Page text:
Today marks the 50th anniversary of the JRC's Institute for Transuranium Elements (ITU), located in Karlsruhe (Germany). The JRC welcomed for the celebration high-level guests representing politics, industry, science and research at international, European, national and regional levels.
Since the foundation stone was laid in 1963, the institute’s portfolio has evolved to face emerging scientific and policy support needs and has gained worldwide recognition as a reference centre and a key contributor to an effective safety and safeguards system for the nuclear fuel cycle.
The anniversary also coincides with 25 years of successful collaboration between ITU and the Central Research Institute of Electric Power Industry (CRIEPI) in Japan. ITU also cooperates with the International Atomic Energy Agency (IAEA), the OECD-Nuclear Energy Agency (OECD/NEA) and worldwide key national nuclear safety and security key stakeholders.
To underline this important milestone a high-level meeting was organised with key partners on "Nuclear Security and Safety". It allowed participants to reflect on the achievements of the last 50 years, and to explore the future challenges, based on the priorities of Horizon 2020, the new EU strategy to boost research and innovation to be launched next month. The audience was addressed by the following personalities: Dominique Ristori, JRC Director-General, Dainius Kamaitis, Director of the Economic Security Policy Department of the Lithuanian Ministry of Foreign Affairs, Volker Rieke, Director-General European and International Cooperation in Education and Research at the German Federal Ministry for Education and Research, Simone Schwanitz, Director at the Baden-Wϋrttemberg Ministry of Science, Research and the Arts, Masahiro Kakumu, President of CRIEPI, Helmfried Meinel, Director-General of the Baden-Wϋrttemberg Ministry of the Environment, Climate Protection and the Energy Sector and Frank Mentrup, first mayor of Karlsruhe.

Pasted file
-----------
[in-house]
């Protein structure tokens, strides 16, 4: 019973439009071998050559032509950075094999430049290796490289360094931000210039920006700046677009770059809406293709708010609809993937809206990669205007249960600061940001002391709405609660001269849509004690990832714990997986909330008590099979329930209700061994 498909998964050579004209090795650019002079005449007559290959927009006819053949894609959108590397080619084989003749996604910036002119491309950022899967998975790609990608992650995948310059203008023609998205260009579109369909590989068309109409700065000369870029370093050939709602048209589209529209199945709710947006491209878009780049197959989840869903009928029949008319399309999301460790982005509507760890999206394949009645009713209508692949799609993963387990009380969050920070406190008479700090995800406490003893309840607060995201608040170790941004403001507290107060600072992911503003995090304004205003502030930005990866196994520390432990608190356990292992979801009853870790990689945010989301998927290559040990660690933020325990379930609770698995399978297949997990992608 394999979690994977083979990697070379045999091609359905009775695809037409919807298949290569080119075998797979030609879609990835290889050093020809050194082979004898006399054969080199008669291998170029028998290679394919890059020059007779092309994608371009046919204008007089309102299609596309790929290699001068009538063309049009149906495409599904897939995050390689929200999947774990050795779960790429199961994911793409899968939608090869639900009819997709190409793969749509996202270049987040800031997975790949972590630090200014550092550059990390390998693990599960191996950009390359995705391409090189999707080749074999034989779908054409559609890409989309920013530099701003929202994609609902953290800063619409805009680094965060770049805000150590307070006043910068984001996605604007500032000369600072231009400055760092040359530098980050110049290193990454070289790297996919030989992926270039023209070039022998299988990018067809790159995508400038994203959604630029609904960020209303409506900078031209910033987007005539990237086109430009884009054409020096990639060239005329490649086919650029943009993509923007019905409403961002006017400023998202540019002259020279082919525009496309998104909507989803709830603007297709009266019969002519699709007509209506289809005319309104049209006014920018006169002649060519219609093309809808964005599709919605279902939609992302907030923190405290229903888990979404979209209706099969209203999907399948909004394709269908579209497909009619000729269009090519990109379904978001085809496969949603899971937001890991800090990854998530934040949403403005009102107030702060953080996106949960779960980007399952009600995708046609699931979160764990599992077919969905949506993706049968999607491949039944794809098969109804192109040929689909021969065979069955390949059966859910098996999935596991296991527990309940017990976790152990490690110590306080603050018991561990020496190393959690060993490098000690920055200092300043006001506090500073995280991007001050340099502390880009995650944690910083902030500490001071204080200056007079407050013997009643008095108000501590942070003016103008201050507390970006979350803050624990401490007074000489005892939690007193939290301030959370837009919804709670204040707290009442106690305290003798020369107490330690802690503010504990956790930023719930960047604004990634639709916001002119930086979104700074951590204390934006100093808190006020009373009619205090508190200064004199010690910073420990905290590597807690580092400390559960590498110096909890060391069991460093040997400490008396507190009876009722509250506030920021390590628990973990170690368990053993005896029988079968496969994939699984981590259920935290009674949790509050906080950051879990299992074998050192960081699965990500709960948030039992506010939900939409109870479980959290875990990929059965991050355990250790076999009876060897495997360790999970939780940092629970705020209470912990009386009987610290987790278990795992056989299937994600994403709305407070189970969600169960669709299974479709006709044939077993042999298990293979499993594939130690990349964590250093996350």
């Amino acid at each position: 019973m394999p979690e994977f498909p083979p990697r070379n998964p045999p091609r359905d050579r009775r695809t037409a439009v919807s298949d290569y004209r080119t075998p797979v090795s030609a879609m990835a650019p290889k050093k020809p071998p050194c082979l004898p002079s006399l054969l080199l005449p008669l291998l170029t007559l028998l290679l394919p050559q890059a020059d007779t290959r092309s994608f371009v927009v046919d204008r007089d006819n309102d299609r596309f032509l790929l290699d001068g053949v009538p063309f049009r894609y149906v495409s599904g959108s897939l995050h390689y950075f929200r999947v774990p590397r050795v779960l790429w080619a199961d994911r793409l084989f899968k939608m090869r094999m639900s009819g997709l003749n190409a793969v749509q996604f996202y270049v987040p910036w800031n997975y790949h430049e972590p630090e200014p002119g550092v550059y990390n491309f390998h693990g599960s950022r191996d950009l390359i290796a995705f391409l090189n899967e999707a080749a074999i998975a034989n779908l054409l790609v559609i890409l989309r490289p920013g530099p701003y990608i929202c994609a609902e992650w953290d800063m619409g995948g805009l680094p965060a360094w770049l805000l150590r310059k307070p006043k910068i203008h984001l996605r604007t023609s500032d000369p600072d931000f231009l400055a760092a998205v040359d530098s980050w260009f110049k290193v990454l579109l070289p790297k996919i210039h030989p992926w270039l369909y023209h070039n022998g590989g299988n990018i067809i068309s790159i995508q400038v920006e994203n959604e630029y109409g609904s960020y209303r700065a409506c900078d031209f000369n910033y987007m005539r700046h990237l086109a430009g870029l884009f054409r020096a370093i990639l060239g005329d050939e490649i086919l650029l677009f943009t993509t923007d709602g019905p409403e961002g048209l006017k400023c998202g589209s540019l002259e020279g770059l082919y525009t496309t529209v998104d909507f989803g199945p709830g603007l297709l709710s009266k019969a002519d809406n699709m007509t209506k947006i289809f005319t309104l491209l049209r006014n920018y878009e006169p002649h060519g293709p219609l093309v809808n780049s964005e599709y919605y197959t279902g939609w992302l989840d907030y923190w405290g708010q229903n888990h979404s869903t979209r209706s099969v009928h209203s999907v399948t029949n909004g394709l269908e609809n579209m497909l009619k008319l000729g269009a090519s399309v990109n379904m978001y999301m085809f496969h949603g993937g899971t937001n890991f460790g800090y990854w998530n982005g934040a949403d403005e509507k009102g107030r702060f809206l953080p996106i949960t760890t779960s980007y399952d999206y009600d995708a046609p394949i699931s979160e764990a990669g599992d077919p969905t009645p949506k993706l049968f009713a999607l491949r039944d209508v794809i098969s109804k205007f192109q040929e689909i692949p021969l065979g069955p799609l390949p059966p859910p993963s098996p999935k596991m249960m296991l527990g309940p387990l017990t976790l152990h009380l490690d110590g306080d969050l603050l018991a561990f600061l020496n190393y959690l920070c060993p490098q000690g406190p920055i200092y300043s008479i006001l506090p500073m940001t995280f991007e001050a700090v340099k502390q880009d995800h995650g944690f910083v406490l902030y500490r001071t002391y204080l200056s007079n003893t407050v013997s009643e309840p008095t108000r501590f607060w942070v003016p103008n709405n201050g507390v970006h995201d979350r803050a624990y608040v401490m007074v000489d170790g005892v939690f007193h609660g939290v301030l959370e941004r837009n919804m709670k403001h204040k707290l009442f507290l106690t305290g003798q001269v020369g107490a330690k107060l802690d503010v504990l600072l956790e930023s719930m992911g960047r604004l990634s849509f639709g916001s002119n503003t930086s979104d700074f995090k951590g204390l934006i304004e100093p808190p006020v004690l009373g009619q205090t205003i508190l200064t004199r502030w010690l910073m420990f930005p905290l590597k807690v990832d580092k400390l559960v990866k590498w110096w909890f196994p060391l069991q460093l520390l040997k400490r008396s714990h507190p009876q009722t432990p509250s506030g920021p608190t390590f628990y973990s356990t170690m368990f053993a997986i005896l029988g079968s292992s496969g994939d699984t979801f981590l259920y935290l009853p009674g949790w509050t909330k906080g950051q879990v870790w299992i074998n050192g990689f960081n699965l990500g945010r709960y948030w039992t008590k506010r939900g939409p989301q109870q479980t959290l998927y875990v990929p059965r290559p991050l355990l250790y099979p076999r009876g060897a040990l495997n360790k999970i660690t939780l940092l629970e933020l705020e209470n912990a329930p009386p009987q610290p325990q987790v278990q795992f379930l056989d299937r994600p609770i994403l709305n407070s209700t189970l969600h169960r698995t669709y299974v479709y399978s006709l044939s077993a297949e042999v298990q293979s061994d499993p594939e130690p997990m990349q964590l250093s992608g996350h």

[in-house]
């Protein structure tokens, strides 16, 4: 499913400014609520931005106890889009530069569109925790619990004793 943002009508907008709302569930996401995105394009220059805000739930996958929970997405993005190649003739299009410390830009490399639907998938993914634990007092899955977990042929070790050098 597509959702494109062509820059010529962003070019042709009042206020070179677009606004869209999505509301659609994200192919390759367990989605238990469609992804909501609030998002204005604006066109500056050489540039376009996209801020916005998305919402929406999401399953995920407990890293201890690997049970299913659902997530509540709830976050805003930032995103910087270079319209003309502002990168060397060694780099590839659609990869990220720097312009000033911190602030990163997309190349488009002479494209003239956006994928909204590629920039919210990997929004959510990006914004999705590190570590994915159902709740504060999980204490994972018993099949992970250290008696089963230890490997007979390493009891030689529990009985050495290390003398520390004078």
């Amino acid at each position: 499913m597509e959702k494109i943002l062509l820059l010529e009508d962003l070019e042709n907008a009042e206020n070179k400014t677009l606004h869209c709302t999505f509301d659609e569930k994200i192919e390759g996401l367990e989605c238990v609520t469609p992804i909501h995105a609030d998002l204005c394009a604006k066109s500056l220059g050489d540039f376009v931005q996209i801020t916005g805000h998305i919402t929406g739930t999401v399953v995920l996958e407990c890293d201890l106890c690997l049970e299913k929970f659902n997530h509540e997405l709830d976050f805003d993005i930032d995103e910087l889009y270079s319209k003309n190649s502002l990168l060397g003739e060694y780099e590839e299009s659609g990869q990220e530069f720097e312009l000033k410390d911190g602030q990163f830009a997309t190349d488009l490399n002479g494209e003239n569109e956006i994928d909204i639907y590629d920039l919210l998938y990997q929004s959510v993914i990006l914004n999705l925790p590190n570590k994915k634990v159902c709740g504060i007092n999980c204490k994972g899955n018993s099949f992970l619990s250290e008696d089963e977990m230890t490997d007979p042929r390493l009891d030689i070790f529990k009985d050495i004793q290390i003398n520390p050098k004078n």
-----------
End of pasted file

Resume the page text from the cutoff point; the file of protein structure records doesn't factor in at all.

The JRC, through its Institute for Transuranium Elements, provides scientific and technical support to the European Commission in the implementation of the Euratom treaty, extended to the EU Member States and Associated Countries. It focuses its activities nuclear waste management, safety of nuclear fuels and fuel cycle, nuclear medical applications, nuclear safeguards, non-proliferation, security, nuclear forensics and combating illicit trafficking of nuclear materials. In addition, it is also responsible for research and development, and training and capacity building, thereby playing an essential role in enhancing the highest standards of nuclear safety and security in the EU.